Monday, August 8, 2011

Not to beat a dead horse, but...here's my post on food production

**Disclaimer: This post is not directed at one person or group of people in particular.  It is meant to address some words and phrases I've seen thrown around on many different mediums by many different people.  I'm sure most people have their minds made up on this issue, but I feel obligated to present a side that you may not hear in the pop culture.


There's been a lot of blog and facebook dialogue going on since Mary's post last week on nutrition.  I'll leave the science to the professional, but there are three specific issues that have jumped out at me in particular.  Those three issues are: 1) that poor and underprivileged people are too stupid or don't have the resources to make healthy eating decisions; 2) the demonization of corn and soy; and 3) the demonization of factory farming (which I’ll touch on here briefly, but intend to write a whole separate post about).

I'll start with #1, not only because it’s numerically obvious, but also because it's the easiest to tackle.  First of all, I grow tired of this "blame the fast food industry" mentality.  Does anyone think that poor people really and truly don't know that a bag of apples at the grocery store is healthier than a Big Mac?  It's not a matter of being uneducated.  I watch the Biggest Loser.  Those people didn't get on campus out of pure ignorance.  Most of them are obese due to deep-seated emotional, self-confidence, and self-control issues.  Sure, not everyone understands the ins-and-outs of nutrition like Mary does, but that's why she's a professional!  But there is also a lot of common sense that factors into eating healthy.

So why do some people continue to eat unhealthy fast foods?  Chalk much of it up to personal responsibility, please!  There's no government conspiracy at work here.  In fact, I'd argue the government is trying to overregulate us in the opposite direction with all the overreaching they do with trans-fats, salt, menu labeling, and such.  But I digress....  I'll add that even fast food restaurants are catching on to consumer demand for healthier options!  You can get a salad at almost any fast food chain.  They even have options for apples, oranges, yogurt, and bottled water!  So even if you do need to eat at a fast food restaurant, you have choices.  Anyone who argues otherwise is just making excuses.

Since I’ve started eating healthy, I’ve been utterly shocked and pleasantly surprised at the options available to us in 2011.  There are healthy swaps for almost every food out there!  There are dozens of free online nutrition journals available with recipes, fitness tips, and calorie counters.  Don't know how to cook?  I was at the library with Jack recently.  The internet is free at the library.  Cookbooks and cooking magazines abound.  They hold classes and workshops.  Mine even has a brochure noting all of the area's farmers markets.  There's so much information there, it's almost overwhelming (in a good way)!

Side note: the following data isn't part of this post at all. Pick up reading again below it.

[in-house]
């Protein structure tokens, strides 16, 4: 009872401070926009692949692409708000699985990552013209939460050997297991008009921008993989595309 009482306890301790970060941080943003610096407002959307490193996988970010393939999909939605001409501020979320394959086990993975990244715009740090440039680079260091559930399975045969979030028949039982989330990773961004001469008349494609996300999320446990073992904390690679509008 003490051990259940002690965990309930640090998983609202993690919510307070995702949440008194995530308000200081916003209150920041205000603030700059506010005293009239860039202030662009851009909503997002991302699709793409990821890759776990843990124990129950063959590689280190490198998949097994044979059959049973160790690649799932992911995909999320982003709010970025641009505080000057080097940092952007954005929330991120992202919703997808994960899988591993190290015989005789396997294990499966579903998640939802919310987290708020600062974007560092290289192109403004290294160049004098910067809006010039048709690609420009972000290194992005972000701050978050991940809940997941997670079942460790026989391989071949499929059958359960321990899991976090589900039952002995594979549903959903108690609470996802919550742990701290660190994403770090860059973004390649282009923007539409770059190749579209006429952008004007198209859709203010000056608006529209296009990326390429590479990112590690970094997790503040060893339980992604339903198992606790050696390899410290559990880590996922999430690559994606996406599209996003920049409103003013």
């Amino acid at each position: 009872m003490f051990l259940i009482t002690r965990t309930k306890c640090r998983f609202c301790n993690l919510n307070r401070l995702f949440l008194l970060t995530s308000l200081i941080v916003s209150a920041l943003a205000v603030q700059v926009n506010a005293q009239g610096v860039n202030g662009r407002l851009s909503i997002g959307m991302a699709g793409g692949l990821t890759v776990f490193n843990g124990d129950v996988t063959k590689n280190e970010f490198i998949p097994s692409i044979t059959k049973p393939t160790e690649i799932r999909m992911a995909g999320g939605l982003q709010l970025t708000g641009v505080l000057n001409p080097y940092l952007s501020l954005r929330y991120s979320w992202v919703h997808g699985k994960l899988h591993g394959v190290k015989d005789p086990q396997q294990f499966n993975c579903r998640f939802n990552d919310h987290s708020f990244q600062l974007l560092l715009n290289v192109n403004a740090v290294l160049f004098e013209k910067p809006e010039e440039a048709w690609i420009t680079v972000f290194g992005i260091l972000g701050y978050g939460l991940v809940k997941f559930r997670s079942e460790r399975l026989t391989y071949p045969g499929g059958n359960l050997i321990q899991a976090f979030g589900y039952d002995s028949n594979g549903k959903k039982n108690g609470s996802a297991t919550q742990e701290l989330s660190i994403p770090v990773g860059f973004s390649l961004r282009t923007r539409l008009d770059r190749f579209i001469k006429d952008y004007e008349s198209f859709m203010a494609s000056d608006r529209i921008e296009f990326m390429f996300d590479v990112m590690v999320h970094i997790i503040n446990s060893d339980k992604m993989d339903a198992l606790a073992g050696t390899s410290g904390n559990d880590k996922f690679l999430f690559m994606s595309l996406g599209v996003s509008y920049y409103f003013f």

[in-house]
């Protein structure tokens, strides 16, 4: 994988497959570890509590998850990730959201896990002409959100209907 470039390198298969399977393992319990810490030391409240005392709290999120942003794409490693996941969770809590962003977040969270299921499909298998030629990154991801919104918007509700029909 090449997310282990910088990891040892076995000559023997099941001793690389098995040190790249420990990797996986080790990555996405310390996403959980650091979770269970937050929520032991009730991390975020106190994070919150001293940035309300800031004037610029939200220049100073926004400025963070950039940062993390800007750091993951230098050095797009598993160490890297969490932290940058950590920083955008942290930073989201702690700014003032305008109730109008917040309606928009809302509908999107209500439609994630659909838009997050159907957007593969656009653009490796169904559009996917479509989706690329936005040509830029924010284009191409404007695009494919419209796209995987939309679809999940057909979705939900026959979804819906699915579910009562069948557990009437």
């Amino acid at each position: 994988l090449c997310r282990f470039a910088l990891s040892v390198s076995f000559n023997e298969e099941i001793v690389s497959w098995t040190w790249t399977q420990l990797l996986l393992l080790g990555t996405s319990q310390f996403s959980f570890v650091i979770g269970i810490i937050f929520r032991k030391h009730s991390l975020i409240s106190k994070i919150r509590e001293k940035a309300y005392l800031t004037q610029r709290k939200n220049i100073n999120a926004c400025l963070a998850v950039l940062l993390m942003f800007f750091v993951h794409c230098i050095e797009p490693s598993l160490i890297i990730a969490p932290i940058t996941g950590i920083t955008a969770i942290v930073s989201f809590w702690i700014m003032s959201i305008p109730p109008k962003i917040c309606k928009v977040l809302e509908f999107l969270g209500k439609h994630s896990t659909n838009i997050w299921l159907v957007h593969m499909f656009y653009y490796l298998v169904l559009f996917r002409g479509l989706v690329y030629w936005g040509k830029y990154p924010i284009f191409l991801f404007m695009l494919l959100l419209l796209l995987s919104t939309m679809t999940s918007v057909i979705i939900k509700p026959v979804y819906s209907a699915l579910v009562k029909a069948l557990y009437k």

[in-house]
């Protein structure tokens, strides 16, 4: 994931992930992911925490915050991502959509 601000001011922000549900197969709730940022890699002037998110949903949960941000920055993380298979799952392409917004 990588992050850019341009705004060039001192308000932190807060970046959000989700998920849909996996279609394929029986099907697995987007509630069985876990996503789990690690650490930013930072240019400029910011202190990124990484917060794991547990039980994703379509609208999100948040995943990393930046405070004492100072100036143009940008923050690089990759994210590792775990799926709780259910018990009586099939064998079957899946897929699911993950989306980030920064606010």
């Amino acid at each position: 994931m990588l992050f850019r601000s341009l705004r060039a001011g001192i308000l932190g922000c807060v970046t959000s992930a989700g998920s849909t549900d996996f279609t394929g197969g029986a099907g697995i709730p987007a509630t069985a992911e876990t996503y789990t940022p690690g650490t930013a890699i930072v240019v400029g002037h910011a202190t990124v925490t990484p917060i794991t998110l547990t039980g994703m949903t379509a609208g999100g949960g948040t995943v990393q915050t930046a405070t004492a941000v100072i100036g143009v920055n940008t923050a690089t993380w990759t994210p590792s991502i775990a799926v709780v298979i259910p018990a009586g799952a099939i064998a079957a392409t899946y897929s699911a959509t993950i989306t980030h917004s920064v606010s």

Then I got home and checked out our local Cooperative Extension office.  I noticed there is an extension agent for a Food & Nutrition Education Program.  So I looked for more information and found this plethora of information from my alma mater.  Especially check out the topics they teach and the participant comments.  If this isn't the perfect opportunity for the underprivileged to learn about nutrition, I don't know what else to tell you!  It's 2011.  Most “poor” people even have cell phones they can use to call their local extension office.

So if poor people aren't making healthy decisions, I have to believe it's because they choose not to, whether out of apathy or laziness.  Either way, it's none of my business.  I mean, if someone asks me for information, I'll certainly give it to them!  I've helped my own brother lose 56 lbs by showing him how to make better and healthier choices!  And I loved every minute of it!  But short of more government regulation (enough already!), I'm not sure what some of you are proposing we do to get people to make better choices.

So…that was a tad longer than expected.  Sorry!  Now on to #2.  Corn and soy.  I've heard a little bit about how evil soy is because it affects the thyroid.  I'm also aware that soy possesses a specific allergen that affects about 10% of the population.  Mary addressed this really well in the comment thread of her post.  But I'll just add that, while I'm sure soy does affect certain people adversely, many other foods do too!  That doesn't mean soy is harmful all-around!  If it were, I would think there would be a major thyroid epidemic in Asia.

And as for corn.  It's hard for me to believe that humanity survived beyond the early settlers in this country, since corn is pretty much the only crop they grew back then.